Every few hours while observing the Moon, the ESA NELIOTA project captures a bright flash of light on the surface. This is the result of the fall of small fragments of cosmic rocks at high speeds on the surface of an earth satellite. This is an important project using the telescope of the National Observatory of Athens, which they decided to extend until January 2021.
From the past of the moon to the future of the earth
Light flashes are called transient lunar phenomena, because, despite the prevalence, these are fleeting phenomena with a fraction of a second duration. Because of this, they are difficult to study, because they are too small for accurate predictions of appearance. Therefore, scientists are interested in researching outbreaks. In addition, they are able to tell not only about the history of the moon, but also show the future of the Earth.
Watching the outbreaks on the Moon, the NELIOTA project seeks to determine the size and distribution of near-Earth objects (meteorites, asteroids or comets). This information will allow you to understand the risk that exists for planet Earth.
Close Surveillance of the Moon
In February 2017, the 22-month campaign began observing lunar flares with the 1.2-meter Kryoneri telescope (Kryoneri), the largest telescope on Earth to observe the Moon. The flashes created on the moon are much duller than the sunlight reflected from the lunar surface. Therefore, these events can be observed only on the dark (back) side of the Moon between the New Moon and the First Quarter, as well as the Last Quarter and the New Moon. The moon should also be located above the horizon, and for observation using a special camera with a quick capture.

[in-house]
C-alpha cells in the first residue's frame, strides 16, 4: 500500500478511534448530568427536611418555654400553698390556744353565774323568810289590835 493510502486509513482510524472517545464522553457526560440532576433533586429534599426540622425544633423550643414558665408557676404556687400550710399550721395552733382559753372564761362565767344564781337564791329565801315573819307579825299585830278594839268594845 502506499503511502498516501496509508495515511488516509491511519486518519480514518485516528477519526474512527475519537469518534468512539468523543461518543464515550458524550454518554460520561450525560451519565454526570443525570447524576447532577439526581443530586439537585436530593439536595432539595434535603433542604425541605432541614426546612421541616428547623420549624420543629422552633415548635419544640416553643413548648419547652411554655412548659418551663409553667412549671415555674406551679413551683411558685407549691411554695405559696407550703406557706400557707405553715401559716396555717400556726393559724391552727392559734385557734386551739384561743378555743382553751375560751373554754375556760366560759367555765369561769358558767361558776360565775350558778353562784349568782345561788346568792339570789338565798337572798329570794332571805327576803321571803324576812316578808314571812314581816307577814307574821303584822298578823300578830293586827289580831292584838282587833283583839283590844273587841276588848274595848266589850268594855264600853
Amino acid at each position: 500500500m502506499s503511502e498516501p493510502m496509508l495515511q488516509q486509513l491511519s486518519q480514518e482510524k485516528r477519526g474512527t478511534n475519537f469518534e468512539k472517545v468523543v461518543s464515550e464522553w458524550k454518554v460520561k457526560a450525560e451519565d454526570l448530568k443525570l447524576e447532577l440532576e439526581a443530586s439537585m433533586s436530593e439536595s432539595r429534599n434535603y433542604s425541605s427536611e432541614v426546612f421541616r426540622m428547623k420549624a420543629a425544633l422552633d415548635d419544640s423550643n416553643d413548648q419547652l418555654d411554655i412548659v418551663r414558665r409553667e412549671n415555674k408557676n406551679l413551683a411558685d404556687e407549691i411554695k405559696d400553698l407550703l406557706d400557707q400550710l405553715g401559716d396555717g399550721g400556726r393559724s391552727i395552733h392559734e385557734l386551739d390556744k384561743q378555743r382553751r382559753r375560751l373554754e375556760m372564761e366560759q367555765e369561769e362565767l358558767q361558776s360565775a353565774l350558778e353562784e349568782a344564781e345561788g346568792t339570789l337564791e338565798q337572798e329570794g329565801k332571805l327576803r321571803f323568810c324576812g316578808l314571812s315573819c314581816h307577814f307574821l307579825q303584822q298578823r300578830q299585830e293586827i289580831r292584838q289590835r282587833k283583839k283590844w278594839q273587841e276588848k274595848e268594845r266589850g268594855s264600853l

Since March 2017, the NELIOTA project has been following the dark side of the Moon in search of flashes of light caused by the tiny cosmic rocks falling onto the lunar surface.
During 90 hours of observation, 55 blow events were recorded. Researchers say the extrapolation of data is almost 8 flashes per hour across the surface of the moon. Expansion of the campaign mission to 2021 will provide a complete sample of data.
The NELIOTA system for the first time uses a 1.2-meter telescope to observe the moon and finds flashes two times weaker than other lunar monitoring programs have seen (usually 0.5-meter telescopes and smaller are used).
In addition, the NELIOTA project is able to control the Earth satellite in two photometric ranges, which made it possible to determine the impact temperature - 1300-2800 ° C.
Modern approach to the ancient phenomenon
For thousands of years, people claim to notice flashes on the lunar surface. But only modern telescopes allowed to confirm and record these phenomena. Moreover, scientists are able to provide information on the size, speed, and frequency of events. It is important to note that the Earth is always in danger of being hit from space, so the new project allows you to control the surrounding space with greater accuracy. Photos
The location of the flash against impact on the lunar surface.
The NELIOTA project is funded by the ESA science program and is part of a project to create infrastructure in space and in the field to improve space monitoring and to understand the potential dangers for the Earth. Now the program creates a network of telescopes to constantly scan the sky for dangerous asteroids.